Reginald, in my experience that take on it (#7) is deeply mistaken. The process of learning to take photographs well is a process of learning to really look around you. People may briefly fall into a pattern such as you describe, but that is a neophyte error, and all but a very few will progress beyond it quickly.

Of all the people I know, the ones who are most perceptive about the world around them are invariable photographers or artists (or both).


Slocum 09.18.07 at 7:20 pm

Allies in unexpected places?

I’ve argued in the past that other police activities should be recorded, particularly SWAT-style raids that involve forced entry into private homes.

But it shouldn’t end there. Legislators need to repeal laws explicitly forbidding the recording, photographing or videotaping of police officers. And to the extent that more generalized wiretapping laws meant for the general public also apply to the police, they should be amended to allow private citizens to record officers while they’re on duty.

This isn’t to say police don’t have the same privacy rights as everyone else. They do — when they aren’t on duty, in possession of a sidearm and carrying with them the authority that comes with enforcing the law of the state.

But while they’re on duty, they serve the public. And the public, their employer, should have every right to keep them accountable.,2933,284075,00.html

So there you have the dark side of “privacy” — the law aimed at protecting privacy ends up quite improperly restricting people’s liberty, and people’s ability to protect themselves against police misconduct.


JJ 09.19.07 at 11:01 am

yes, it appears that what happened in Greece happens in the States and UK often enough as well.


Seth Edenbaum 09.20.07 at 7:10 am

Having been photographed twice by people [both German] who did not understand me shaking my head, saying “no, nein, ne” and finally putting up a hand to block the lens, the next time someone ignores my request I’ll have have the same response as the Greek policemen.


Watson Aname 09.20.07 at 6:21 pm

Seth: Not that I support taking photographs of someone against their stated will, but legally in most places I know of, you haven’t a leg to stand on so long as you are both in a public space. Which means you’re quite likely to be trading off the lose-lose situation of either getting your ass kicked (with them having a perfectly viable self defence claim) or facing battery charges yourself. Something to think about, anyway.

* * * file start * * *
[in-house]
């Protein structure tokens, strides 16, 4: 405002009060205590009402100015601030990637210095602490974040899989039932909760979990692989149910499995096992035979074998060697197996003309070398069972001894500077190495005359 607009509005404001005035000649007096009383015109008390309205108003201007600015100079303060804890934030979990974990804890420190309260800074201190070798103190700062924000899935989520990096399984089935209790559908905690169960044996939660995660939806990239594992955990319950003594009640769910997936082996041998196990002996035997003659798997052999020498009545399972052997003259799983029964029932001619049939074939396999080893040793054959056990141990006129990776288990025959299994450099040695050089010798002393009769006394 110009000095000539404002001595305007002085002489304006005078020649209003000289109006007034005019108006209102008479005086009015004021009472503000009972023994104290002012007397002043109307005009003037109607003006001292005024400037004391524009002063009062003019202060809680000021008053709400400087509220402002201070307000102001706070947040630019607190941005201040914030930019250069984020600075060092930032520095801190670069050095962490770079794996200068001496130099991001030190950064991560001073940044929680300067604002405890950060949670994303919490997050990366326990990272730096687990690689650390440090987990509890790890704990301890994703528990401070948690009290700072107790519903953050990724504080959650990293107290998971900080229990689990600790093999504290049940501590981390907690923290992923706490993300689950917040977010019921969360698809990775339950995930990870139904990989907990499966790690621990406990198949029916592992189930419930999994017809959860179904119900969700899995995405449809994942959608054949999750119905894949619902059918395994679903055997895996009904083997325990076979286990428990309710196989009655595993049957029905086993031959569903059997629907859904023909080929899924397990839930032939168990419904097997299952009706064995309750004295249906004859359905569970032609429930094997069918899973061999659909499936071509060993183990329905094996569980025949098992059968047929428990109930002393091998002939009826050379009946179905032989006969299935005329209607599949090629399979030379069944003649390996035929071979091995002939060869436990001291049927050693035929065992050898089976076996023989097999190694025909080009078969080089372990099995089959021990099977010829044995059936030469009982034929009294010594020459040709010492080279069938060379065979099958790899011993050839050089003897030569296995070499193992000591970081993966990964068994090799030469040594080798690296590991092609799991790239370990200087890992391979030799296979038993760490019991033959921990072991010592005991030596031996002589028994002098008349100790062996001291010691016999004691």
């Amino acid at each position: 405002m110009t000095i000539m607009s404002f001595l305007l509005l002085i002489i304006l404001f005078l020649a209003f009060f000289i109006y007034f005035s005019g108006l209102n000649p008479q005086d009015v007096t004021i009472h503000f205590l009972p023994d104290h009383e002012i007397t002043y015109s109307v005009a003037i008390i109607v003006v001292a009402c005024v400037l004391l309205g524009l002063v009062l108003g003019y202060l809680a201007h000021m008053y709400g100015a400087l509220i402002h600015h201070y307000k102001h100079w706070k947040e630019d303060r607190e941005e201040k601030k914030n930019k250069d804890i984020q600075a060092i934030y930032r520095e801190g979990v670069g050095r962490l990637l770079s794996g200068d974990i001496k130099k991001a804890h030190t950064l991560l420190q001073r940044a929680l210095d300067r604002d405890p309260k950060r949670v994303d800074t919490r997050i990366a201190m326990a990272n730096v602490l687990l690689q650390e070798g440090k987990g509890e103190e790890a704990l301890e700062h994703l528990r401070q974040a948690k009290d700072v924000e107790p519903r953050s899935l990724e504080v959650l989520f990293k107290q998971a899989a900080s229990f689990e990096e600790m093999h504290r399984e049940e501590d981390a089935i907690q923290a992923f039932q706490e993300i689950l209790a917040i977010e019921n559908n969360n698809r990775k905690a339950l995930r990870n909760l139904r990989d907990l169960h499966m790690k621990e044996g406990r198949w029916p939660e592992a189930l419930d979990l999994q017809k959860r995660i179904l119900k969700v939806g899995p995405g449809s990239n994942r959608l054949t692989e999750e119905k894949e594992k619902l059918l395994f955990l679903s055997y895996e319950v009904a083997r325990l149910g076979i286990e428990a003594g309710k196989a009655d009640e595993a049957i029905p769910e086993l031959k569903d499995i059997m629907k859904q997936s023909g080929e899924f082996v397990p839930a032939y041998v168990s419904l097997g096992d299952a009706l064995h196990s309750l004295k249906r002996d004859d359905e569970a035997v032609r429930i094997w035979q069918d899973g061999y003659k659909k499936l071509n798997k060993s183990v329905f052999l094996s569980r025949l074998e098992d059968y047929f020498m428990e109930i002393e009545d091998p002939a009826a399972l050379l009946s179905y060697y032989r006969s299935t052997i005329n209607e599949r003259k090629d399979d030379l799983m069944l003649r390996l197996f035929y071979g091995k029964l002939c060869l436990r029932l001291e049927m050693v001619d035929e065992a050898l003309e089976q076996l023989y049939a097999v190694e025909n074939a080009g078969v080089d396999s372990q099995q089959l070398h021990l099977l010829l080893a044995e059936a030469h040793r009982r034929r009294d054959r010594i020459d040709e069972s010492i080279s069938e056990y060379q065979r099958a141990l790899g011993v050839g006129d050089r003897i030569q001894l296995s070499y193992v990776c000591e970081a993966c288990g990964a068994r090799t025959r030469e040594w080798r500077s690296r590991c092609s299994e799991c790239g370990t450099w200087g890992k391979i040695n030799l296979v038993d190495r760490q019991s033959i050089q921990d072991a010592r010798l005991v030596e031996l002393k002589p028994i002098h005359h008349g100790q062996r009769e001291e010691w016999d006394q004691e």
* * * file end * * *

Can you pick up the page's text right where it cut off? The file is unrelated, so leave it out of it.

seth e 09.21.07 at 1:29 am

I’m not talking about being caught in someones viewfinder but about being the chosen subject of repeated photographs in one instance by a german tourist in Spain who wanted to watch me up close as I worked outside a woodshop. The more I protested the more he clicked away as if the camera in front of his face was a defence.

If you don’t understand the relation of photography to voyeurism that’s your problem.8ut I had a photo teacher, a well known photographer, who began each semester with a lecture about one rule:never, never, take a photograph of a person even a homeless bum without his permission. I’ve mentioned this before here in relation to the mythologies of objectivity and journalism and other professions based on social observation and gotten the equivalent of blank stares in response.

The neoliberal imagination. What else to say?
Get my ass kicked? Doubtful but who knows.


seth e 09.21.07 at 1:33 am

On a more general note there’s a kinks song you should look up.


Watson Aname 09.21.07 at 4:52 pm

Seth, you’ve misread me and that makes some of what you said of-base, so I’ll just skip those bits. We agree entirely about what photographers should do, what I was bringing up was the fact (as I understand it, and law varies of course) that at least in many countries in a public place you are not legally entitled to deny someone photographing you, period. Without a model release there are limits on how they may use such photos, but not limits on actually taking them.

If you could claim actual voyeurism (not at all obvious from your original comment) it may be quite different, of course.

Thus the assed kicked thing, that was not a comment on the likelihood (as you say, who knows). The point was if you initiate a violent response you open yourself up to charges and you don’t have any protection because this person wasn’t doing anything they are not entitled by law to do. So if you `win’ the scuffle you are clearly legally in the wrong, whereas if you lose … well, you’ve lost and also probably have no legal recourse (for the beating, or the photos).